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Disclaimer: The author of this site maintained the campaign weblog of John Kline's opponent in the 2006 election, which made Congressman Kline a bit testy.

As with all blogs, review the facts carefully and draw your own conclusions.

Wednesday, March 22, 2006

Pension Reform in Reverse

Not long ago, I wrote about the pension reform bills working their way through Congress, and the fact that John Kline spoke out in favor of the House version of the bill. At the time I figured that differences between the House and Senate versions of the bill would prevent any legislation from getting passed, and that may still be the case.

However, a conference committee has been set up to iron out the differences, and John Kline is on it. The big news, though, is that it turns out my lightly-researched layman's analysis of the two bills was way off base (I thought the House bill had one serious flaw but the Senate bill was pretty solid). As it turns out, both bills would actually make the pension crisis worse:

Then the political horse-trading began, with lawmakers, companies and lobbyists, representing everything from big Wall Street firms to tiny rural electric cooperatives, weighing in on the particulars of the Bush administration's blueprint.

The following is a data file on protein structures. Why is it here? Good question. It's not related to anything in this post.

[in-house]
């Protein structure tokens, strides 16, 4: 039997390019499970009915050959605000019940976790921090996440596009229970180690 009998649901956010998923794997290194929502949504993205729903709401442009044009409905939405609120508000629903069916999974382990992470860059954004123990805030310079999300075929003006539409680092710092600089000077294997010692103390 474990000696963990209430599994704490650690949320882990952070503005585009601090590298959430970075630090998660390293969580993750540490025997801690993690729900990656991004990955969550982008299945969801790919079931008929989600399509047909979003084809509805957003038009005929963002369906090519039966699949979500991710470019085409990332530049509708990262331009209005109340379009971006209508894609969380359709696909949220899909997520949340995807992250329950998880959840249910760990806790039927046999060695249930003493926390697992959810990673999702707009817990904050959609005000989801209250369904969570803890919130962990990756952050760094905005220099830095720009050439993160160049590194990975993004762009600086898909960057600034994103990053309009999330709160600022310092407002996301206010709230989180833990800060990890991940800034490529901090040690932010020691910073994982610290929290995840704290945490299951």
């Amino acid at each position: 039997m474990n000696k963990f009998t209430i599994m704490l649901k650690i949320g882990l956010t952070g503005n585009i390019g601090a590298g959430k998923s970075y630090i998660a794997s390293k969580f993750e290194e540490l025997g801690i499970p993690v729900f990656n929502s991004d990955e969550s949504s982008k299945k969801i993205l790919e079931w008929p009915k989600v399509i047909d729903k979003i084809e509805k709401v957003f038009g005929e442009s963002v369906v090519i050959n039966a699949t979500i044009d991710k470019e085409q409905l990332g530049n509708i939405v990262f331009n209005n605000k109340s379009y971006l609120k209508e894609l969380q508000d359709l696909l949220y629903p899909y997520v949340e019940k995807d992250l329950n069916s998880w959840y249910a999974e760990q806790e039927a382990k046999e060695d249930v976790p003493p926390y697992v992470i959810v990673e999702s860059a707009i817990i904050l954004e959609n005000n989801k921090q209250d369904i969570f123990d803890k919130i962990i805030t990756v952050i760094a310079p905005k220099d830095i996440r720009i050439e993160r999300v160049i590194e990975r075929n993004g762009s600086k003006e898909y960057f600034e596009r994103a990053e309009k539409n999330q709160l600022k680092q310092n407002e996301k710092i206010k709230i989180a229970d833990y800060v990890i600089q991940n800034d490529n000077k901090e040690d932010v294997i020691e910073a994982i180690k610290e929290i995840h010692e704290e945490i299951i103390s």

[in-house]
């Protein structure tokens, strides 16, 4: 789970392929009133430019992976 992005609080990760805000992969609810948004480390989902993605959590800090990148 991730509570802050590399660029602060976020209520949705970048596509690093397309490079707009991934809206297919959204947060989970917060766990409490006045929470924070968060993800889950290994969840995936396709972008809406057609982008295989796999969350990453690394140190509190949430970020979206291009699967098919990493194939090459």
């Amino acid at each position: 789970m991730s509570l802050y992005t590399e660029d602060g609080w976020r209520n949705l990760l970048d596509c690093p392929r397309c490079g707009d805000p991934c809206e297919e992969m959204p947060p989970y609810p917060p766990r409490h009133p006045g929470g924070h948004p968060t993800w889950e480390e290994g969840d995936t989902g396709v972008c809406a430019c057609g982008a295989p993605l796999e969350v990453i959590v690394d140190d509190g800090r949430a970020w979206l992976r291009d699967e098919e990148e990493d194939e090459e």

In the end, lawmakers modified many of the proposed rules, allowing companies more time to cover pension shortfalls, to make more forgiving estimates about how much they will owe workers in the future, and even sometimes to assume that their workers will die younger than the rest of the population.

(snip)

As a result, the bill now being completed in a House-Senate conference committee, rather than strengthening the pension system, would actually weaken it, according to a little-noticed analysis by the government's pension agency.

The agency'’s report projects that the House and Senate bills would lower corporate contributions to the already underfinanced pension system by $140 billion to $160 billion in the next three years.


How much do you want to bet that Kline and the Republican Congress will pass the bill anyway, then go out and proudly campaign on their accomplishment of "saving" America's pensions?

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